2013-08-01 12:00 - Messages

The Shift-Work Accident Rate is More Related to the Shift Type than to Shift Rotation

The current study investigated the accident rates across morning, late, and night shifts in rotating shift-workers employed in two different shift rotations at the same steel work factory. A retrospective analysis has been performed of accident data (N = 578) over a 5-year period (2003 through 2007) of 730 male shift-workers employed in either a clockwise (mean age of the workers 38.1 ± SD 9.8 years) or counterclockwise rotation (mean age 38.0 ± SD 10.1 years) with comparable work conditions. The overall accident rate across the 24-h day was not significantly different between clockwise and counterclockwise shift rotation. In both shift-work rotations, morning shifts as opposed to night shifts exhibited a significantly higher accident rate. There was no significant difference between late shifts and morning or night shifts in either shift rotation. The increased accident rate in the morning shift at this steel factory could be related to the early starting time of the shift and to this shift being more labor intensive in both shift rotations. These findings suggest that work-related factors must be considered in addition to shift-work schedules when investigating accident rates in rotating shift-workers.

Source : Kantermann T, Haubruge D, Skene DJ. Hum. Ecol. Risk Assess. 2013; ePub. http://dx.doi.org/10.1080/10807039.2012.708263

Top 7 dangers for young workers

In B.C., 9,000 young workers are injured every year. Find out how…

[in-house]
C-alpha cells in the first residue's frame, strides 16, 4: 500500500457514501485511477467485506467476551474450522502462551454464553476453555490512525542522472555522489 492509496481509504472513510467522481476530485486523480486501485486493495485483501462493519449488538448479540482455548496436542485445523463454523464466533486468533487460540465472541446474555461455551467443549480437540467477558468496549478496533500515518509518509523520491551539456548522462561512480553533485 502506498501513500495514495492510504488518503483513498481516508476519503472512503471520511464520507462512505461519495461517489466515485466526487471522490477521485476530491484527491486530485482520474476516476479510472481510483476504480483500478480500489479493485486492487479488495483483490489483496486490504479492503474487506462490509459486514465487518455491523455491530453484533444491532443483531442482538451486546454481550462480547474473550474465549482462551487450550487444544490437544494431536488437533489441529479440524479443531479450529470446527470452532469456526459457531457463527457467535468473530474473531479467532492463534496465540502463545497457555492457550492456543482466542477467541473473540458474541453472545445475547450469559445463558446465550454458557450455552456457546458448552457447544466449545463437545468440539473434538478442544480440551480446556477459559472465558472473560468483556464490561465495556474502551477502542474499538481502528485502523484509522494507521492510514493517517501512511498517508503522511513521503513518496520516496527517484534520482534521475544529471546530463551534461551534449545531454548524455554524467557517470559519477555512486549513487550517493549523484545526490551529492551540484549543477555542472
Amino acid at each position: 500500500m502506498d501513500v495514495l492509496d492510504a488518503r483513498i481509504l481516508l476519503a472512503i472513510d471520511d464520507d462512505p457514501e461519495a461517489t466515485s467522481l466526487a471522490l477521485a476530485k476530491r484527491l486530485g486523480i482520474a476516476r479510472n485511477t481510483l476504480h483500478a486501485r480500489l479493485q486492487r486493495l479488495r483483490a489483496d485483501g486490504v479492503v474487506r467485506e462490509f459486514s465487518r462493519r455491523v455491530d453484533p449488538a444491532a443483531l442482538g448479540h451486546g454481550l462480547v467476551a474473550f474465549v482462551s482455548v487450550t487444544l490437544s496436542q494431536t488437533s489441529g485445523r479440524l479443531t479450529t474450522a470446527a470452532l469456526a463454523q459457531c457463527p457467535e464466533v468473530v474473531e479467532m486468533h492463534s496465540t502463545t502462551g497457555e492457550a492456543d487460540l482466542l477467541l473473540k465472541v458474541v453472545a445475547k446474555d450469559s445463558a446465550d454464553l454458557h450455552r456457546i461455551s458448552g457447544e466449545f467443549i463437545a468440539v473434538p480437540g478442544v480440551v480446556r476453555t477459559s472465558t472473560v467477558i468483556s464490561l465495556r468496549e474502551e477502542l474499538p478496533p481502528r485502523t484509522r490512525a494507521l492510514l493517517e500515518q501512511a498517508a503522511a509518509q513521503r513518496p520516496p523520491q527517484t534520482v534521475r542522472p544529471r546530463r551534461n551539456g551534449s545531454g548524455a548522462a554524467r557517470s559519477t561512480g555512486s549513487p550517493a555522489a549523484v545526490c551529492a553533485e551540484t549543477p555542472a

A summer job is the perfect way for young people to make a little money, gain valuable work experience, and stay busy. But, every year in B.C., 9,000 young people are injured at work — and 2,000 of these injuries are considered serious. In 2012, seven young people lost their lives from a workplace incident. Do you know the top 7 dangers for young workers?

Source :
http://www2.worksafebc.com/Topics/YoungWorker/Resources-FocusReport2011.asp?reportID=36317Resources
http://www.worksafebc.com/news_room/resources/2013/Top7DangersYoungWorkers.asp

Worker health is good for the economy: Union density and psychosocial safety climate as determinants of country differences in worker health and productivity in 31 European countries

Work stress is recognized globally as a social determinant of worker health. Therefore we explored whether work stress related factors explained national differences in health and productivity (gross domestic product (GDP)). We proposed a national worker health productivity model whereby macro market power factors (i.e. union density), influence national worker health and GDP via work psychosocial factors and income inequality. We combined five different data sets canvasing 31 wealthy European countries. Aggregated worker self-reported health accounted for 13 per cent of the variance in national life expectancy and in national gross domestic product (GDP). The most important factors explaining worker self-reported health and GDP between nations were two levels of labor protection, macro-level (union density), and organizational-level (psychosocial safety climate, PSC, i.e. the extent of management concern for worker psychological health). The majority of countries with the highest levels of union density and PSC (i.e., workplace protections) were Social Democratic in nature (i.e., Sweden, Finland, Denmark, Norway). Results support a type of society explanation that social and economic factors (e.g., welfare regimes, work related policies) in concert with political power agents at a national level explain in part national differences in workplace protection (PSC) that are important for worker health and productivity. Attention should be given across all countries, to national policies to improve worker health, by bolstering national and local democratic processes and representation to address and implement policies for psychosocial risk factors for work stress, bullying and violence. Results suggest worker health is good for the economy, and should be considered in national health and productivity accounting. Eroding unionism may not be good for worker health or the economy either.